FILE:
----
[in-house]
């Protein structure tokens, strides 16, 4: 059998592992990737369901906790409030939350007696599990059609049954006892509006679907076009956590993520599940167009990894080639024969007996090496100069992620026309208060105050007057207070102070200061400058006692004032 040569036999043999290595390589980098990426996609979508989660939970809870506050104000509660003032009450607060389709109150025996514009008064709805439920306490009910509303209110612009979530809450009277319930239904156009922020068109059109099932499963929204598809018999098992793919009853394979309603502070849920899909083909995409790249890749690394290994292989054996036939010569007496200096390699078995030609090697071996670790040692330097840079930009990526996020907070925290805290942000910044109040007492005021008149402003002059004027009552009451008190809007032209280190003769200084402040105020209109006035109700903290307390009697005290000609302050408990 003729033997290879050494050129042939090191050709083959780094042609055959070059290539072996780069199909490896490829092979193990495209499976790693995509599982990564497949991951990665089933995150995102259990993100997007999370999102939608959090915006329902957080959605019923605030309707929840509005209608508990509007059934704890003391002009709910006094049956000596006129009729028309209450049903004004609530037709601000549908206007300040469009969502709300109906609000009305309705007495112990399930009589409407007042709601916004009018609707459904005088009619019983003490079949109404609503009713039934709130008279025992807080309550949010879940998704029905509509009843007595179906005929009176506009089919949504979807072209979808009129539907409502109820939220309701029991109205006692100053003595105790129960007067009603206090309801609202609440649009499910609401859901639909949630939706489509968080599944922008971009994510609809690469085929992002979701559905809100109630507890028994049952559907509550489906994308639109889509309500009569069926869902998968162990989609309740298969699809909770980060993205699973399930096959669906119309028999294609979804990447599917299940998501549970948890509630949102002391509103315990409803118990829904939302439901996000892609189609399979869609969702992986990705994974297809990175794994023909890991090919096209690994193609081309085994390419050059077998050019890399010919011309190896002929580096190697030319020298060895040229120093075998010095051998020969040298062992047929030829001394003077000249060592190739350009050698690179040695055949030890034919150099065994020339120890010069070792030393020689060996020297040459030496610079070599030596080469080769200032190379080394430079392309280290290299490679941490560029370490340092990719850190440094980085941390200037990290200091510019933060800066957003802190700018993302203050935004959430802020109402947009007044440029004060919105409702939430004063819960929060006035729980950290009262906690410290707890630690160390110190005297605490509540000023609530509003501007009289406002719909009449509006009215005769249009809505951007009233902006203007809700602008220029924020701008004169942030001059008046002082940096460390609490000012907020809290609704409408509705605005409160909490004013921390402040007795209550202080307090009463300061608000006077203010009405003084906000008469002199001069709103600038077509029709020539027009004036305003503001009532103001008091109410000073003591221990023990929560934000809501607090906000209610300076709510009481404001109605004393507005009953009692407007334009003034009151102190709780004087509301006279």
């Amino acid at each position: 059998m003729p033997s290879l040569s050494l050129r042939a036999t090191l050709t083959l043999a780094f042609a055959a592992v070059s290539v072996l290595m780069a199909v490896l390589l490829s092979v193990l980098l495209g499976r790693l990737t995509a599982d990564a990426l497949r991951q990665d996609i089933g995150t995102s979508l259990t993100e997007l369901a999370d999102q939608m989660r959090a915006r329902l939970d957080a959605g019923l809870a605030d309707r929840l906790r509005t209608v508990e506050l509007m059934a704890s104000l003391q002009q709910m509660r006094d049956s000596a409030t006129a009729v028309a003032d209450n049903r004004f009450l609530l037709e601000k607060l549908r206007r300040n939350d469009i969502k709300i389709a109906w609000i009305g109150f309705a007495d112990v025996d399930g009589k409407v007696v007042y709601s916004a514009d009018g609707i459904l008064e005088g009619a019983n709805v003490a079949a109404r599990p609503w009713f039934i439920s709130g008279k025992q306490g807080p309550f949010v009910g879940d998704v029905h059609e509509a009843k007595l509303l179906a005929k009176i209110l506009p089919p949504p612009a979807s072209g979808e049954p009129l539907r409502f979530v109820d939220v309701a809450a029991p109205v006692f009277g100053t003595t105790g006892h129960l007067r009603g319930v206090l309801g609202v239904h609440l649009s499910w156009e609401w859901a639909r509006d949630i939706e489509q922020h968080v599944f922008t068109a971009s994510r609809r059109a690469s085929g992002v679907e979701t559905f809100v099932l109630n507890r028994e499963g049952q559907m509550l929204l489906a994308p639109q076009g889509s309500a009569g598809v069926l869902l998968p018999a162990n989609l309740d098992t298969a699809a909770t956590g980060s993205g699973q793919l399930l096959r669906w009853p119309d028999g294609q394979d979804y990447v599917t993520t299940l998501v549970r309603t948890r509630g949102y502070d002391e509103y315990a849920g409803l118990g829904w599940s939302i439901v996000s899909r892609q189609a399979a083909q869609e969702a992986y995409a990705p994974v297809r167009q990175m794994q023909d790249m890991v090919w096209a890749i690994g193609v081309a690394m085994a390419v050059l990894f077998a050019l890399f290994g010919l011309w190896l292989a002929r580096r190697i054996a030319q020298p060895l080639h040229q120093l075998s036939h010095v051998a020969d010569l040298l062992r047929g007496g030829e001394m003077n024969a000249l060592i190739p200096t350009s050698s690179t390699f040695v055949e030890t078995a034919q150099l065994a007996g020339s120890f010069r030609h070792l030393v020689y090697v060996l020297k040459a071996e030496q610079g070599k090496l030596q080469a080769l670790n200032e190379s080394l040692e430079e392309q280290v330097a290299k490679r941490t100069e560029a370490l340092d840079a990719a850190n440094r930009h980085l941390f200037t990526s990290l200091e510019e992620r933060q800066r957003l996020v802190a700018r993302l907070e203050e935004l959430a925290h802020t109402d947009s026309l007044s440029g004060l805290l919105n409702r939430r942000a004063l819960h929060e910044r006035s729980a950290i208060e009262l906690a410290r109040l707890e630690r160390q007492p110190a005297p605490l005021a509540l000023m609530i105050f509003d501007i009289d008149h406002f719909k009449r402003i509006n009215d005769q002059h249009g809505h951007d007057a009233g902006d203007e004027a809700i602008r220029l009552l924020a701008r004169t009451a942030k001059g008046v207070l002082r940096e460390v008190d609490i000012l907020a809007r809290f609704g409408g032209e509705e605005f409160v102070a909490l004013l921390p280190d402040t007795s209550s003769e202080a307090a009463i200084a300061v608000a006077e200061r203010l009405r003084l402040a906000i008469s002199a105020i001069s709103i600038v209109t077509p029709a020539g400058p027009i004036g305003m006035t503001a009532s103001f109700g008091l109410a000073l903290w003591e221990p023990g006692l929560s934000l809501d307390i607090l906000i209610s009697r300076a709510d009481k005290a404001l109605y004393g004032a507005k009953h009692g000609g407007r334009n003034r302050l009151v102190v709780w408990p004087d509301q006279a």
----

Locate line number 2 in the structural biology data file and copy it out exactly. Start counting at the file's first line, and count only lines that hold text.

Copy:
């Protein structure tokens, strides 16, 4: 059998592992990737369901906790409030939350007696599990059609049954006892509006679907076009956590993520599940167009990894080639024969007996090496100069992620026309208060105050007057207070102070200061400058006692004032 040569036999043999290595390589980098990426996609979508989660939970809870506050104000509660003032009450607060389709109150025996514009008064709805439920306490009910509303209110612009979530809450009277319930239904156009922020068109059109099932499963929204598809018999098992793919009853394979309603502070849920899909083909995409790249890749690394290994292989054996036939010569007496200096390699078995030609090697071996670790040692330097840079930009990526996020907070925290805290942000910044109040007492005021008149402003002059004027009552009451008190809007032209280190003769200084402040105020209109006035109700903290307390009697005290000609302050408990 003729033997290879050494050129042939090191050709083959780094042609055959070059290539072996780069199909490896490829092979193990495209499976790693995509599982990564497949991951990665089933995150995102259990993100997007999370999102939608959090915006329902957080959605019923605030309707929840509005209608508990509007059934704890003391002009709910006094049956000596006129009729028309209450049903004004609530037709601000549908206007300040469009969502709300109906609000009305309705007495112990399930009589409407007042709601916004009018609707459904005088009619019983003490079949109404609503009713039934709130008279025992807080309550949010879940998704029905509509009843007595179906005929009176506009089919949504979807072209979808009129539907409502109820939220309701029991109205006692100053003595105790129960007067009603206090309801609202609440649009499910609401859901639909949630939706489509968080599944922008971009994510609809690469085929992002979701559905809100109630507890028994049952559907509550489906994308639109889509309500009569069926869902998968162990989609309740298969699809909770980060993205699973399930096959669906119309028999294609979804990447599917299940998501549970948890509630949102002391509103315990409803118990829904939302439901996000892609189609399979869609969702992986990705994974297809990175794994023909890991090919096209690994193609081309085994390419050059077998050019890399010919011309190896002929580096190697030319020298060895040229120093075998010095051998020969040298062992047929030829001394003077000249060592190739350009050698690179040695055949030890034919150099065994020339120890010069070792030393020689060996020297040459030496610079070599030596080469080769200032190379080394430079392309280290290299490679941490560029370490340092990719850190440094980085941390200037990290200091510019933060800066957003802190700018993302203050935004959430802020109402947009007044440029004060919105409702939430004063819960929060006035729980950290009262906690410290707890630690160390110190005297605490509540000023609530509003501007009289406002719909009449509006009215005769249009809505951007009233902006203007809700602008220029924020701008004169942030001059008046002082940096460390609490000012907020809290609704409408509705605005409160909490004013921390402040007795209550202080307090009463300061608000006077203010009405003084906000008469002199001069709103600038077509029709020539027009004036305003503001009532103001008091109410000073003591221990023990929560934000809501607090906000209610300076709510009481404001109605004393507005009953009692407007334009003034009151102190709780004087509301006279």